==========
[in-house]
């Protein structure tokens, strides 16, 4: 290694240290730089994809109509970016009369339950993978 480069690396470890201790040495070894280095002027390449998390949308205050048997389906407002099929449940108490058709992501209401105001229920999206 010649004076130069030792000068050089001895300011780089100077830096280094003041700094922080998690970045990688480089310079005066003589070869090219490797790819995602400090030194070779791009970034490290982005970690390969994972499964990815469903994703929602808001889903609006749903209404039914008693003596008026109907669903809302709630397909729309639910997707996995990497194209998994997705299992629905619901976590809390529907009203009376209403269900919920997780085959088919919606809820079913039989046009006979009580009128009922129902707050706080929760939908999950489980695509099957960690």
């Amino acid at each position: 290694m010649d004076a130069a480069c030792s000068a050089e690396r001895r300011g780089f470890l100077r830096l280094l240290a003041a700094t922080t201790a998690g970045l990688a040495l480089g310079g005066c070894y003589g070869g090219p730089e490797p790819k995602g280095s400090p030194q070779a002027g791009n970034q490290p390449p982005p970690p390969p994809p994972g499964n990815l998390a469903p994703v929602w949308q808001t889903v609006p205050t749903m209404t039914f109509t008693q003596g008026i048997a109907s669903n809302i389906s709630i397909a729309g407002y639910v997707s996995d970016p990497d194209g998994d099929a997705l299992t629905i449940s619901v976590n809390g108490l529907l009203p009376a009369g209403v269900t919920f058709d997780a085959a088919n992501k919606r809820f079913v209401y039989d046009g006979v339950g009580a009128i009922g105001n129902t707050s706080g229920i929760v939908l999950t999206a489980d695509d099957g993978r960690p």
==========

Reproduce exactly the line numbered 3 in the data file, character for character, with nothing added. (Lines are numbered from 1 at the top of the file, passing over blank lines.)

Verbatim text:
């Amino acid at each position: 290694m010649d004076a130069a480069c030792s000068a050089e690396r001895r300011g780089f470890l100077r830096l280094l240290a003041a700094t922080t201790a998690g970045l990688a040495l480089g310079g005066c070894y003589g070869g090219p730089e490797p790819k995602g280095s400090p030194q070779a002027g791009n970034q490290p390449p982005p970690p390969p994809p994972g499964n990815l998390a469903p994703v929602w949308q808001t889903v609006p205050t749903m209404t039914f109509t008693q003596g008026i048997a109907s669903n809302i389906s709630i397909a729309g407002y639910v997707s996995d970016p990497d194209g998994d099929a997705l299992t629905i449940s619901v976590n809390g108490l529907l009203p009376a009369g209403v269900t919920f058709d997780a085959a088919n992501k919606r809820f079913v209401y039989d046009g006979v339950g009580a009128i009922g105001n129902t707050s706080g229920i929760v939908l999950t999206a489980d695509d099957g993978r960690p």